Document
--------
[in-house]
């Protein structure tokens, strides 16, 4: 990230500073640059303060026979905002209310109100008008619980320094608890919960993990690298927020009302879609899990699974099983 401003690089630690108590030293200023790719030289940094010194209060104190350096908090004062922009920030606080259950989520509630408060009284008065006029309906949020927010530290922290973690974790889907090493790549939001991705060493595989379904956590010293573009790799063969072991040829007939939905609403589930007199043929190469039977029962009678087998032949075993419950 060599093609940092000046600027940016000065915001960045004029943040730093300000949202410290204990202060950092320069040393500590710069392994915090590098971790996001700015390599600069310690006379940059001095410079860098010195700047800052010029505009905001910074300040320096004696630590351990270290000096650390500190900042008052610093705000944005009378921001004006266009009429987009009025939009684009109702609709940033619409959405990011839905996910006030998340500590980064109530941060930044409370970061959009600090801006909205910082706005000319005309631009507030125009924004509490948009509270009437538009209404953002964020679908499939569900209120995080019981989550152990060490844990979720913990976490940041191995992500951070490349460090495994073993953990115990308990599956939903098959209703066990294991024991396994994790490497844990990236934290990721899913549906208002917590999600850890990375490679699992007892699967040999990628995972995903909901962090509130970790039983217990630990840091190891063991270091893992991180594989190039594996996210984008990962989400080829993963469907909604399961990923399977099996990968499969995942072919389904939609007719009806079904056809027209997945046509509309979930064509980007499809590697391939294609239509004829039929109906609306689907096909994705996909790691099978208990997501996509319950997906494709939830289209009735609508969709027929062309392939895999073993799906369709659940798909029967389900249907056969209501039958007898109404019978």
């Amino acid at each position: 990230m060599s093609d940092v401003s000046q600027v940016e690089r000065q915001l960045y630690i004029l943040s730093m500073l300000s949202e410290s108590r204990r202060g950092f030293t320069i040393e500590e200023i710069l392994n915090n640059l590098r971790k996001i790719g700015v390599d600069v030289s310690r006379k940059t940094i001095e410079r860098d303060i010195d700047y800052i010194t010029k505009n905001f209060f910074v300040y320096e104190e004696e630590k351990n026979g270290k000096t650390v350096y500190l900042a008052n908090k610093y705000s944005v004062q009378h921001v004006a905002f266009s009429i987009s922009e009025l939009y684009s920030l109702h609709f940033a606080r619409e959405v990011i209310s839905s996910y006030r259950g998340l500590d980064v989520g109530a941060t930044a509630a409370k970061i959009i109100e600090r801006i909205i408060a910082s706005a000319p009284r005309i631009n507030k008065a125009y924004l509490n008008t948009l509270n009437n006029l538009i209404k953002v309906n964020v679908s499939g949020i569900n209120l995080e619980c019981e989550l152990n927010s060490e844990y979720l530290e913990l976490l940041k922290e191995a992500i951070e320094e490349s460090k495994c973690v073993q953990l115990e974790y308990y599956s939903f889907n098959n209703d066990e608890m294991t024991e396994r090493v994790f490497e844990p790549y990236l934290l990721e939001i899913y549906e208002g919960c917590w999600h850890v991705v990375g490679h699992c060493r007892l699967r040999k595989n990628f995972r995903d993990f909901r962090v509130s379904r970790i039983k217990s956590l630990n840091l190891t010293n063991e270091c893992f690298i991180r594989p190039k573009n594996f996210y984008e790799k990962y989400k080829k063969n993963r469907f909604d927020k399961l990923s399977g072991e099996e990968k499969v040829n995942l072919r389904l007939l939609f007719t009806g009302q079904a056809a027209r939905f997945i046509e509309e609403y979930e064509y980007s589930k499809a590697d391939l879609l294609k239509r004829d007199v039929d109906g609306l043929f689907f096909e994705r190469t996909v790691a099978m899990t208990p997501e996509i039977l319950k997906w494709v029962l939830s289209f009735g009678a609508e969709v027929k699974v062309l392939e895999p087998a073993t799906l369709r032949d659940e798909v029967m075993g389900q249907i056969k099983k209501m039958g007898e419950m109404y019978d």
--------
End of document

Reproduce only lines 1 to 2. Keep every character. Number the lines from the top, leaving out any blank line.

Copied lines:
[in-house]
């Protein structure tokens, strides 16, 4: 990230500073640059303060026979905002209310109100008008619980320094608890919960993990690298927020009302879609899990699974099983 401003690089630690108590030293200023790719030289940094010194209060104190350096908090004062922009920030606080259950989520509630408060009284008065006029309906949020927010530290922290973690974790889907090493790549939001991705060493595989379904956590010293573009790799063969072991040829007939939905609403589930007199043929190469039977029962009678087998032949075993419950 060599093609940092000046600027940016000065915001960045004029943040730093300000949202410290204990202060950092320069040393500590710069392994915090590098971790996001700015390599600069310690006379940059001095410079860098010195700047800052010029505009905001910074300040320096004696630590351990270290000096650390500190900042008052610093705000944005009378921001004006266009009429987009009025939009684009109702609709940033619409959405990011839905996910006030998340500590980064109530941060930044409370970061959009600090801006909205910082706005000319005309631009507030125009924004509490948009509270009437538009209404953002964020679908499939569900209120995080019981989550152990060490844990979720913990976490940041191995992500951070490349460090495994073993953990115990308990599956939903098959209703066990294991024991396994994790490497844990990236934290990721899913549906208002917590999600850890990375490679699992007892699967040999990628995972995903909901962090509130970790039983217990630990840091190891063991270091893992991180594989190039594996996210984008990962989400080829993963469907909604399961990923399977099996990968499969995942072919389904939609007719009806079904056809027209997945046509509309979930064509980007499809590697391939294609239509004829039929109906609306689907096909994705996909790691099978208990997501996509319950997906494709939830289209009735609508969709027929062309392939895999073993799906369709659940798909029967389900249907056969209501039958007898109404019978």